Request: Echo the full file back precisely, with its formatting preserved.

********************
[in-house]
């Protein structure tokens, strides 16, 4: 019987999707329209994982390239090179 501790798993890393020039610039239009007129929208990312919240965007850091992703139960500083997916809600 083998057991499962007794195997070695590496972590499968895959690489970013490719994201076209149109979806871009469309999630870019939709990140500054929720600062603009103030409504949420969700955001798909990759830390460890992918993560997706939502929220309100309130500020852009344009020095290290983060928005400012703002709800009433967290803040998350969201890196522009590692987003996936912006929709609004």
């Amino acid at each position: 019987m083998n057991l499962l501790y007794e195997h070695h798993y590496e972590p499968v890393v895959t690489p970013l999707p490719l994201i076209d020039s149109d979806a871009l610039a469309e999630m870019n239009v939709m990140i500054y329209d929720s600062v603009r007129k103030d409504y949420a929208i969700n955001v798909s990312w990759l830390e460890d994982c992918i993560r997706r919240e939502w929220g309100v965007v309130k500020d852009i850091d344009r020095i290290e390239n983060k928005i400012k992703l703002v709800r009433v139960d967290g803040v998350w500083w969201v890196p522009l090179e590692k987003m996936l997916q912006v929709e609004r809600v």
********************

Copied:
[in-house]
């Protein structure tokens, strides 16, 4: 019987999707329209994982390239090179 501790798993890393020039610039239009007129929208990312919240965007850091992703139960500083997916809600 083998057991499962007794195997070695590496972590499968895959690489970013490719994201076209149109979806871009469309999630870019939709990140500054929720600062603009103030409504949420969700955001798909990759830390460890992918993560997706939502929220309100309130500020852009344009020095290290983060928005400012703002709800009433967290803040998350969201890196522009590692987003996936912006929709609004």
């Amino acid at each position: 019987m083998n057991l499962l501790y007794e195997h070695h798993y590496e972590p499968v890393v895959t690489p970013l999707p490719l994201i076209d020039s149109d979806a871009l610039a469309e999630m870019n239009v939709m990140i500054y329209d929720s600062v603009r007129k103030d409504y949420a929208i969700n955001v798909s990312w990759l830390e460890d994982c992918i993560r997706r919240e939502w929220g309100v965007v309130k500020d852009i850091d344009r020095i290290e390239n983060k928005i400012k992703l703002v709800r009433v139960d967290g803040v998350w500083w969201v890196p522009l090179e590692k987003m996936l997916q912006v929709e609004r809600v």